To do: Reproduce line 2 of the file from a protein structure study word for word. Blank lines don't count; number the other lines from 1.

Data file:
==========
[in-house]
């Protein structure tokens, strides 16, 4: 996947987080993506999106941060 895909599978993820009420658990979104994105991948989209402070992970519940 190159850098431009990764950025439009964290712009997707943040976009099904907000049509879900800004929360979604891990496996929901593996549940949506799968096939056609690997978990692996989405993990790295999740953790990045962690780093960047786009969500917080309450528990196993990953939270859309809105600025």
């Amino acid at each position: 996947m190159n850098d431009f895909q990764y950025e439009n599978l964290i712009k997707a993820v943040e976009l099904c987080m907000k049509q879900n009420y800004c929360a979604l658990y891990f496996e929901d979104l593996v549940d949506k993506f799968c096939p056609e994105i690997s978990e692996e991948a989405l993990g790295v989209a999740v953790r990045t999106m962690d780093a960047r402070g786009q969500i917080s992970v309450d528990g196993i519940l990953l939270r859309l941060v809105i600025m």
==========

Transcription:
């Protein structure tokens, strides 16, 4: 996947987080993506999106941060 895909599978993820009420658990979104994105991948989209402070992970519940 190159850098431009990764950025439009964290712009997707943040976009099904907000049509879900800004929360979604891990496996929901593996549940949506799968096939056609690997978990692996989405993990790295999740953790990045962690780093960047786009969500917080309450528990196993990953939270859309809105600025």